• Bob
    12:02 am on February 23rd, 2013 29

    Buy a bunch of phone chargers, and put them around the office.

  • MTB Rider
    3:51 am on February 23rd, 2013 30

    Are there USB Blanking plugs that could be put over the USB Ports? Especially the front ports?

    People are lazy, and tend to follow the path of least resistance. Most people won’t plug their phone in the back USB ports because it is a pain, but that front port sits there, like the ones at home. Blank those out with a plug, especially a bright red one that says “Do Not Remove”

  • Bob
    3:55 am on February 23rd, 2013 31

    Um, if the issue is charging just but a bunch of charges and put them at each work station. They cost like $5 each.

  • Smokes
    4:22 am on February 23rd, 2013 32

    Everyone notice how Jimbob @ 19 never actually followed up with a refference on his claim that local printers are unauthorized? That’s standard for the offices running things in this theater, make claims and not actually cite anything. K-TNOSC, RCERT-K, CESO-K, 1st Sig are all famous for doing it. I haven’t had much interaction with JCISA but I don’t hear glowing reviews about how they operate either.

  • nomad
    4:59 am on February 23rd, 2013 33

    Things may have changed within the last year since I left Korea but at the time, local printers were authorized but could not be shared. Here in the states, I work for a NEC and on this post, it’s the same; local printers are authorized but cannot be shared.

  • Smokes
    5:11 am on February 23rd, 2013 34

    It’s fine either way in regards to authorization. The issue is people in various offices who throw shit out like that without citing anything. I had someone at one of the offices here tell me some information I was posting on our internat network wasn’t authorized and an OPSEC violation.

    I answered back with “Really? I wasn’t aware of that nor do I understand why this is a violation; please explain this to me,”

    After an uncomfortable moment of silence they said they didn’t know where it was but it’s spelled out somewhere. So I asked where can we find the reference and finally they outright admitted they didn’t even know if it was a violation and they would “Seek guidance from NETCOM.” which is BS-speak for “We’re going to do nothing in the hopes that you drop it after a while.”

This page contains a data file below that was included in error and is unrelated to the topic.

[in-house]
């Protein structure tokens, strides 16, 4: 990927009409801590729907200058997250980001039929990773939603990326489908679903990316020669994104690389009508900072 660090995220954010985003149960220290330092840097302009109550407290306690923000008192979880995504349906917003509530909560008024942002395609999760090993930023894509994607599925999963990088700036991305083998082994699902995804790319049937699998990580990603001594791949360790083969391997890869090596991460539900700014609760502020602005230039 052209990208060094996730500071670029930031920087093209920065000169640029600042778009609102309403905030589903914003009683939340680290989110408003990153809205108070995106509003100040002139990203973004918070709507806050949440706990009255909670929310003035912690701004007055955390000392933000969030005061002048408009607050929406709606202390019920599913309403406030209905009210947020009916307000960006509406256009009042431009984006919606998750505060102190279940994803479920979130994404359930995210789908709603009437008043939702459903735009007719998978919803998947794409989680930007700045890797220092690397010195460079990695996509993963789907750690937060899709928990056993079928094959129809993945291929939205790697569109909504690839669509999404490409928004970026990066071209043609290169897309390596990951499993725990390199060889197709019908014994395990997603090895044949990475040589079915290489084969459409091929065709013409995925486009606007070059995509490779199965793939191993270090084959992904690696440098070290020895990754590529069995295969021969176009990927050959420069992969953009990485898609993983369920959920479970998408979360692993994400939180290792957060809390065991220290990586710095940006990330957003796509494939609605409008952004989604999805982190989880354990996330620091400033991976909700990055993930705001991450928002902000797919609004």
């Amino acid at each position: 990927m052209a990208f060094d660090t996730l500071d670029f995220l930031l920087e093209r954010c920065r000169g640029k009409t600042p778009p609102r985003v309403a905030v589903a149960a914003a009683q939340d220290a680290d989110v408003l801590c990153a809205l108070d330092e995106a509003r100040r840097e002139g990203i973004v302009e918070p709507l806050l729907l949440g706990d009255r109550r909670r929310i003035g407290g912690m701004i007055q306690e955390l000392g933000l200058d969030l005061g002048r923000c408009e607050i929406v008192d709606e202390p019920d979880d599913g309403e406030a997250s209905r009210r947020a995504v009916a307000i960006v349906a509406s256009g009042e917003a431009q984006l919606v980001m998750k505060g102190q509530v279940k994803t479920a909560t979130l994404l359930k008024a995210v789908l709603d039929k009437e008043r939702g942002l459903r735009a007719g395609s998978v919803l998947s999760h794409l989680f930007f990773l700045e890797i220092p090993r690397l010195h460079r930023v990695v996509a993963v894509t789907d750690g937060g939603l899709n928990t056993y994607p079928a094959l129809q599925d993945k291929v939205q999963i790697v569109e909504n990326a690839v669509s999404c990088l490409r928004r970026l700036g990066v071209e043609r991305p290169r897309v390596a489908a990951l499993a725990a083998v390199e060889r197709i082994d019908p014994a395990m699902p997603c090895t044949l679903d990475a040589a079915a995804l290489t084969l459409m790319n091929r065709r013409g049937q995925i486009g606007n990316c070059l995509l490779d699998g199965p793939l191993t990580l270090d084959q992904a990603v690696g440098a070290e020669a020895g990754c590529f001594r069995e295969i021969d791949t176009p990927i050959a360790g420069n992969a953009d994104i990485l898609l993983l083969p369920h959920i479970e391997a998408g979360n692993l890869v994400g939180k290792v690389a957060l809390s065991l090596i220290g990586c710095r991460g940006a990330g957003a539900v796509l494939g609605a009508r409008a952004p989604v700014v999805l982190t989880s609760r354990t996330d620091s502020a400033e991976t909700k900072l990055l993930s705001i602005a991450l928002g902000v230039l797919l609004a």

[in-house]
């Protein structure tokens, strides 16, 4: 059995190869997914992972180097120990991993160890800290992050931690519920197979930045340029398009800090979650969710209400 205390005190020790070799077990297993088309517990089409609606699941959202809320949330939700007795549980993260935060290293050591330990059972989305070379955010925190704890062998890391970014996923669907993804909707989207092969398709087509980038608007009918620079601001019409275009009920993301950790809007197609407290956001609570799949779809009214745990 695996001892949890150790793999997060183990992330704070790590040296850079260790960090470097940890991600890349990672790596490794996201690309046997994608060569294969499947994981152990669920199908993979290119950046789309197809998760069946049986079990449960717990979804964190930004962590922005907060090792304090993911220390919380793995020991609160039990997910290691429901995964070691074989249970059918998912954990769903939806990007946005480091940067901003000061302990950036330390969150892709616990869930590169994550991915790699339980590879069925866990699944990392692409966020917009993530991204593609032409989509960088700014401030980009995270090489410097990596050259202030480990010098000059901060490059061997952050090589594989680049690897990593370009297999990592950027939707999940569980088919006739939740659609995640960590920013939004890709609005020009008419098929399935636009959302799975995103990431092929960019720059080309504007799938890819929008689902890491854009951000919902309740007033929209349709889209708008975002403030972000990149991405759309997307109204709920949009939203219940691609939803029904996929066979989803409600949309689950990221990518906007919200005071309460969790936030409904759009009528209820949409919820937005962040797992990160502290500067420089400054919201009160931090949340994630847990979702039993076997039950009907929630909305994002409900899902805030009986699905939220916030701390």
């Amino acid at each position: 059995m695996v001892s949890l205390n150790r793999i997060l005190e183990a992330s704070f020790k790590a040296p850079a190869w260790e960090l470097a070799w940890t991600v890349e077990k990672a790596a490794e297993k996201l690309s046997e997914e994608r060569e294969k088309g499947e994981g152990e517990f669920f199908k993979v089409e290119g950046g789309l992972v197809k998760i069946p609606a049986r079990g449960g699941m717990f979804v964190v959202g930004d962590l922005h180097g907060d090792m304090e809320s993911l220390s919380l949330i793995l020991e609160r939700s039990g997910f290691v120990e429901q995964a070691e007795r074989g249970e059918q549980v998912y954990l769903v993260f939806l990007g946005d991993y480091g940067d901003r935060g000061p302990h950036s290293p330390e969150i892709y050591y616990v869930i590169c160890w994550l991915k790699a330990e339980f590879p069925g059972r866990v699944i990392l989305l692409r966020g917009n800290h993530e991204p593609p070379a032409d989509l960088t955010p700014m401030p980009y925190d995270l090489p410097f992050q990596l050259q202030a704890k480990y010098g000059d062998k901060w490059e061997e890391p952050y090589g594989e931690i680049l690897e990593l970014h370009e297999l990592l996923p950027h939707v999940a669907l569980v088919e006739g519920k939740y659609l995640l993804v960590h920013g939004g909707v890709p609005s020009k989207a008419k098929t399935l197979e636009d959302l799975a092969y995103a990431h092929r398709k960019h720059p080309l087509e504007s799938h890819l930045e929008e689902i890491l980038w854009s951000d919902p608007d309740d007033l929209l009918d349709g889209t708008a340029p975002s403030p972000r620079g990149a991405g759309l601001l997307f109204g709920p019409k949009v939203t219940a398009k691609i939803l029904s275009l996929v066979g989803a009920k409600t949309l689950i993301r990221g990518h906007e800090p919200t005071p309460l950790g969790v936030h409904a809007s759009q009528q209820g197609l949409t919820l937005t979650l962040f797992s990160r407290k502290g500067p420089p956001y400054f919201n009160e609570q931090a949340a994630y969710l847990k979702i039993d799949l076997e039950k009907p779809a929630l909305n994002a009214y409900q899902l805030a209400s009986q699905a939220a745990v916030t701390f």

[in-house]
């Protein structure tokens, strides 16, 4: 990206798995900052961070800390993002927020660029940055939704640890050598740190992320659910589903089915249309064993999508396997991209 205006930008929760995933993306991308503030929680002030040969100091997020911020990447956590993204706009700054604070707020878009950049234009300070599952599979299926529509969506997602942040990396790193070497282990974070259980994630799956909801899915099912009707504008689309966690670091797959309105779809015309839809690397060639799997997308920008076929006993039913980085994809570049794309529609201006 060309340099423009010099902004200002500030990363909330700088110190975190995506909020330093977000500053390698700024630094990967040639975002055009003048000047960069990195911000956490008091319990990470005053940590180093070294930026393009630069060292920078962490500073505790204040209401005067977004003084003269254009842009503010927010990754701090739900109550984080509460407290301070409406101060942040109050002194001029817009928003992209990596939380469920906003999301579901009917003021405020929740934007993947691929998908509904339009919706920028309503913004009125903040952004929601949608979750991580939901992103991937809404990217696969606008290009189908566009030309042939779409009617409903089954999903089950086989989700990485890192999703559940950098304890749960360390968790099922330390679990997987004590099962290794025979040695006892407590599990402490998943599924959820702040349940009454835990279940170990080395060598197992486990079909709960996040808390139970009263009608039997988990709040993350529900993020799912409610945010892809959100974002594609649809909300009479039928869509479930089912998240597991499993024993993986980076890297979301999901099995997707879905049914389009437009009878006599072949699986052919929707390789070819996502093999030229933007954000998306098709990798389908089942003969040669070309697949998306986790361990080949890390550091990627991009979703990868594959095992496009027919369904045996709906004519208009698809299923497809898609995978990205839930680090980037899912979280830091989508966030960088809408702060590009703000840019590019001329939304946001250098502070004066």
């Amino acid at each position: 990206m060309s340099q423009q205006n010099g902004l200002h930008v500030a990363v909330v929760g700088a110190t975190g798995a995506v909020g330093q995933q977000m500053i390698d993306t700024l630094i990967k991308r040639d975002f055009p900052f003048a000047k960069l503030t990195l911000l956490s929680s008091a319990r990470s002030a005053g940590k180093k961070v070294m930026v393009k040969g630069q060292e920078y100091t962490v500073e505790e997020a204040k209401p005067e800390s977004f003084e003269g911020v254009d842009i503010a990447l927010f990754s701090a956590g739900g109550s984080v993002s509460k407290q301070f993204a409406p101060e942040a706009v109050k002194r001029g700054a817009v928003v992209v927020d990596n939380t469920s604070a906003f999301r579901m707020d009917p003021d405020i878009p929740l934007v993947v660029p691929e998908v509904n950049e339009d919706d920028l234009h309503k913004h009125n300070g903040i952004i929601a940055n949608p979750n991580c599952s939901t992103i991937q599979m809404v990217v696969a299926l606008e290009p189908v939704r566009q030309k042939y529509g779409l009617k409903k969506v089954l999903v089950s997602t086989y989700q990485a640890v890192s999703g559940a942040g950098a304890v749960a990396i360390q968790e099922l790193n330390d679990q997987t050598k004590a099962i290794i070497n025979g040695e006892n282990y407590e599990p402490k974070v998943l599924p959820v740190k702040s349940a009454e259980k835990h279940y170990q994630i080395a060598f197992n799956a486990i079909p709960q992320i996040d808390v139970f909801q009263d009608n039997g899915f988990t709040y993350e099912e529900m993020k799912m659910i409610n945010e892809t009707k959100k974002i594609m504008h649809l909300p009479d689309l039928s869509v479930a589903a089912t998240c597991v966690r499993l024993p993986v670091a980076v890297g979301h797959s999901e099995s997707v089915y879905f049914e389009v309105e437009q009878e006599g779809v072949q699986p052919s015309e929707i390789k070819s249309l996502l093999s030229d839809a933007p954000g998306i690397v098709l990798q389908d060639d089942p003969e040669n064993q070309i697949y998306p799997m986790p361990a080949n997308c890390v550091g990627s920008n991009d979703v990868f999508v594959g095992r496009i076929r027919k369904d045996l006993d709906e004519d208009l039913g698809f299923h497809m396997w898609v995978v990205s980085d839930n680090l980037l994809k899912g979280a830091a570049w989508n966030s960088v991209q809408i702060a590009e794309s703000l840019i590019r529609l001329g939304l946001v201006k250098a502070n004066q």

I don’t care if these higher levels make decisions on their own, they have the right and obligation to do so if they feel it’s warranted but to blow smoke just pisses me off.

  • Smokes
    5:19 am on February 23rd, 2013 35

    internat = internal

  • Harika
    5:43 am on February 23rd, 2013 36

    @31 and all others talking about buying them. Great, good idea, so long as its NOT purchased by the GOV. We do not need to be wasting US tax money on office BS.

    Don’t plug them in. Its not hard. If you are without cell phone until you can find a non-GOV system, that is YOUR problem. The US GOV does not have to accommodate your cell phone needs. *Obviously my comments do not apply to GOV-issued items, but they need-NOT be plugged into the system.

  • kangaji
    7:03 am on February 23rd, 2013 37

    Maybe he just wanted to confiscate it to sell it? Bye bye clearance.

  • Jimbob
    4:37 am on February 24th, 2013 38

    @32, It’s actually a policy that 1st SIG BDE just had handed to them by Big Army a couple weeks ago (NIPR network/MFD hardening) as an offshoot of Operation Gladiator. I can look it up for you at work tomorrow.

  • Jimbob
    4:39 am on February 24th, 2013 39

    I don’t work for or fall under any of those organizations you mentioned so I don’t have the policy letter memorized off the top of my head. I can tell you that this is coming down from CYBERCOM proper and isn’t just something 1st SIG BDE cooked up.

    Where we work we manage our own non-8th Army enclaves (with the exception of NIPR).

    5:13 pm on February 24th, 2013 40

    @ no. 1(jimbob): I would like to see some figures supporting your claim of it being mostly Korean Nationals. As for your claim that this is not the top concern and you work in the “cyber cell”…maybe USFK says that is their biggest threat to prove a point…and your OPSEC sucks. Please remember this is a blog that is open to the public. “nuff said”

  • MTB Rider
    7:46 pm on February 24th, 2013 41

    So, nothing on my idea to just put a blanking plug over the USB ports?

    Look, here’s a link:

    Buy ‘em in bulk. Send out a crew with a couple tubes of Superglue and BAM! Problem solved.

    TQL/Lean 6 Sigma it if you have to, but seriously: you can send out memos about the new TPS Report Cover Sheet, or you actually FIX the problem. Just remember who threw you the bone.

    8:03 pm on February 24th, 2013 42

    #41 If it looks stupid but it works…then it ain’t stupid. Problem is you just took Jimbob’s job of monitoring USB ports in his “CyberCell” ;-)

  • MTB Rider
    9:44 pm on February 24th, 2013 43

    Yep. FIX the problem for maybe $1000 peninsula wide, and someone else loses their job. So don’t do it.

    Sorry JimBob! Better Luck Next Time!